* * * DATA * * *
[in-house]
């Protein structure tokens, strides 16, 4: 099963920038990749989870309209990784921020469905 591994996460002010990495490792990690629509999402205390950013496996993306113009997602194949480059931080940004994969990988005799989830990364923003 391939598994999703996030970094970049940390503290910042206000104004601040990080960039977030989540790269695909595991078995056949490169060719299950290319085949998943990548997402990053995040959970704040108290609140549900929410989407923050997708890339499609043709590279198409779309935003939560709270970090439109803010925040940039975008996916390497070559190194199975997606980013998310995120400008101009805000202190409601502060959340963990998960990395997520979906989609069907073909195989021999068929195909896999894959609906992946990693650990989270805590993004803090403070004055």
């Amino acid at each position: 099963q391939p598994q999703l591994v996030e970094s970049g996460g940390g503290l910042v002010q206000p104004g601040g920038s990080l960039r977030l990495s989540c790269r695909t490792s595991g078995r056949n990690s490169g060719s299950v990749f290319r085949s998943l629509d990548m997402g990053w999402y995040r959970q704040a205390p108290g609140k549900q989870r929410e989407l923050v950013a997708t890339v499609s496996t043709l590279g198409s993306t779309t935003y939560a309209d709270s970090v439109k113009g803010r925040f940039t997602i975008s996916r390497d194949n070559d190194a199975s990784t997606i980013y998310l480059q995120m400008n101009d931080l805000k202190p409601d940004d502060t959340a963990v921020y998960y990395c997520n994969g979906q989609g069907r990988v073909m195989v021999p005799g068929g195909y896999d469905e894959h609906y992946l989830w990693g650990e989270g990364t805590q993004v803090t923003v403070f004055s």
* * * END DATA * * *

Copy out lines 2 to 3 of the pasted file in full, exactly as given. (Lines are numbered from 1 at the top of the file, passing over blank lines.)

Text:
């Protein structure tokens, strides 16, 4: 099963920038990749989870309209990784921020469905 591994996460002010990495490792990690629509999402205390950013496996993306113009997602194949480059931080940004994969990988005799989830990364923003 391939598994999703996030970094970049940390503290910042206000104004601040990080960039977030989540790269695909595991078995056949490169060719299950290319085949998943990548997402990053995040959970704040108290609140549900929410989407923050997708890339499609043709590279198409779309935003939560709270970090439109803010925040940039975008996916390497070559190194199975997606980013998310995120400008101009805000202190409601502060959340963990998960990395997520979906989609069907073909195989021999068929195909896999894959609906992946990693650990989270805590993004803090403070004055």
């Amino acid at each position: 099963q391939p598994q999703l591994v996030e970094s970049g996460g940390g503290l910042v002010q206000p104004g601040g920038s990080l960039r977030l990495s989540c790269r695909t490792s595991g078995r056949n990690s490169g060719s299950v990749f290319r085949s998943l629509d990548m997402g990053w999402y995040r959970q704040a205390p108290g609140k549900q989870r929410e989407l923050v950013a997708t890339v499609s496996t043709l590279g198409s993306t779309t935003y939560a309209d709270s970090v439109k113009g803010r925040f940039t997602i975008s996916r390497d194949n070559d190194a199975s990784t997606i980013y998310l480059q995120m400008n101009d931080l805000k202190p409601d940004d502060t959340a963990v921020y998960y990395c997520n994969g979906q989609g069907r990988v073909m195989v021999p005799g068929g195909y896999d469905e894959h609906y992946l989830w990693g650990e989270g990364t805590q993004v803090t923003v403070f004055s």